June 29, 2011 -- Screening smokers and former smokers for lung cancer with low-dose CT imaging saves lives, a huge, decade-long study shows, but experts say it is too soon to recommend screening for everyone at risk.
Heavy smokers and former smokers who had the CT imaging were 20% less likely to die of lung cancer than smokers who got traditional chest X-rays.
Results from the National Lung Screening Trial, which included more than 53,000 people, were reported Wednesday in the New England Journal of Medicine.
The study is the first to show that screening can reduce lung cancer mortality by finding tumors early. But many questions remain, including who should have the test and at what cost to the health care system.
"We now know that it is possible to reduce deaths from lung cancer with low-dose CT, and now we need to figure out what to do with this knowledge," Dartmouth Medical School professor of medicine Harold C. Sox, MD, tells WebMD. "There are about 94 million smokers or former smokers in the United States, and screening even a portion of them would be very expensive."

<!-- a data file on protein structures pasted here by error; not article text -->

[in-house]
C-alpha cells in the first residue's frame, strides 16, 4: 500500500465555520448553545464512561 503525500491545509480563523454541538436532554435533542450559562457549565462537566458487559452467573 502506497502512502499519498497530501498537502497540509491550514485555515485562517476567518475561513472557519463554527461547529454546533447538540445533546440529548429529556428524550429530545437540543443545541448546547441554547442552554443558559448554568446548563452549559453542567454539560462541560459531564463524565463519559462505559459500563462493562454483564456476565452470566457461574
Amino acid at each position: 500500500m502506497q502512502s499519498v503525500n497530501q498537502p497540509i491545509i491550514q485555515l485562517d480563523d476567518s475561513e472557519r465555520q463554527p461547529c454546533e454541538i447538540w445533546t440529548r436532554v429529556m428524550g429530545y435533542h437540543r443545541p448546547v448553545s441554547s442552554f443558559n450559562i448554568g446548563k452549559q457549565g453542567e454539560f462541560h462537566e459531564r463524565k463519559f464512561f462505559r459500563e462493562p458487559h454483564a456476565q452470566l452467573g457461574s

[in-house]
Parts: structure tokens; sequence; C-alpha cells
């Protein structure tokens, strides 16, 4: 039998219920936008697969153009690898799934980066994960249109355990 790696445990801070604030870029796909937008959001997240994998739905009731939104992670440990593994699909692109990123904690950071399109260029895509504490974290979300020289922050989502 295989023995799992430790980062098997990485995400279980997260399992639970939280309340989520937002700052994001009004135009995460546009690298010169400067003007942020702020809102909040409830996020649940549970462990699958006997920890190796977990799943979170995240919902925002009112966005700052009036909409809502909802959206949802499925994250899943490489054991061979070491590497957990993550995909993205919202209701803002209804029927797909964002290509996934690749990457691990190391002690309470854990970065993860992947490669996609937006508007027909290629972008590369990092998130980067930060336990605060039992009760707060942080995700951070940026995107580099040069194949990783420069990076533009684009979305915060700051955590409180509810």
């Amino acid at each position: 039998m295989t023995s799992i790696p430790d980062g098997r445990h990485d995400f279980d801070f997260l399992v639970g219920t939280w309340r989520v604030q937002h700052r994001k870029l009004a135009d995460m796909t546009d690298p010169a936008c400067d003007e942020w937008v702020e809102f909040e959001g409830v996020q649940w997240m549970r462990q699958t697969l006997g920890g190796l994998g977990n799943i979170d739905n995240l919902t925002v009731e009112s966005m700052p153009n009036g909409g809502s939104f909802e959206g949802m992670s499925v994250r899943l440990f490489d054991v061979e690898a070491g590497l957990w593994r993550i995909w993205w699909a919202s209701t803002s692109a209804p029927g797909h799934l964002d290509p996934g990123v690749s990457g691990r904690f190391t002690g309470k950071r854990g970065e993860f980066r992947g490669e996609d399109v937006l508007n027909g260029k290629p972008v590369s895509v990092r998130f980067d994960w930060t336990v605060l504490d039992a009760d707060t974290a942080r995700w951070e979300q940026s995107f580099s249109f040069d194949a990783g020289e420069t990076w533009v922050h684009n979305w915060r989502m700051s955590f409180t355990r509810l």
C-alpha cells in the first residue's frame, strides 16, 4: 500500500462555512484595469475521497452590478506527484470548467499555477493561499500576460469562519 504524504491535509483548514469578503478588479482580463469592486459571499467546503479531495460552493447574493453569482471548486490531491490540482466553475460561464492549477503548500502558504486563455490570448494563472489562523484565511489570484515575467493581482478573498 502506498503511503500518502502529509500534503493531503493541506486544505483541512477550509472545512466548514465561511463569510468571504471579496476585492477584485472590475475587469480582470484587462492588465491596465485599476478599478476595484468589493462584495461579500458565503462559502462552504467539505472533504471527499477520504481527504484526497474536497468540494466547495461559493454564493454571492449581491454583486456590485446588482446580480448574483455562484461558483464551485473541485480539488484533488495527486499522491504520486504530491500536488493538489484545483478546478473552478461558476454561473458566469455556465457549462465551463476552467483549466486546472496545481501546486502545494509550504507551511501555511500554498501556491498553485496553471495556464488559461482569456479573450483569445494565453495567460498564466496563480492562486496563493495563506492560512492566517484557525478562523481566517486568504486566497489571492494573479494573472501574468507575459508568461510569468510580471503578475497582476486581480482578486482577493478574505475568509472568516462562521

Lung cancer claims about 157,000 lives a year in the U.S., according to the National Cancer Institute, which sponsored the study together with the American College of Radiology Imaging Network.
Beginning in the summer of 2002, more than 53,000 heavy smokers and former heavy smokers between the ages of 55 and 74 were enrolled in the study at 33 sites across the country.
The participants were randomly assigned to receive three annual screenings with either low-dose spiral CT or standard chest X-ray.
A traditional X-ray produces a single image of the chest, while spiral CT involves multiple, three-dimensional images of the chest cavity.
Studies show standard X-ray screening to be somewhat effective for identifying lung cancers, but it has never been shown to reduce deaths from the disease.
During the screening phase of the trial, 39% of the low-dose CT participants and 16% of the standard X-ray group had at least one positive screening result; more than nine out of 10 positive tests in the first round of screening led to further diagnostic testing.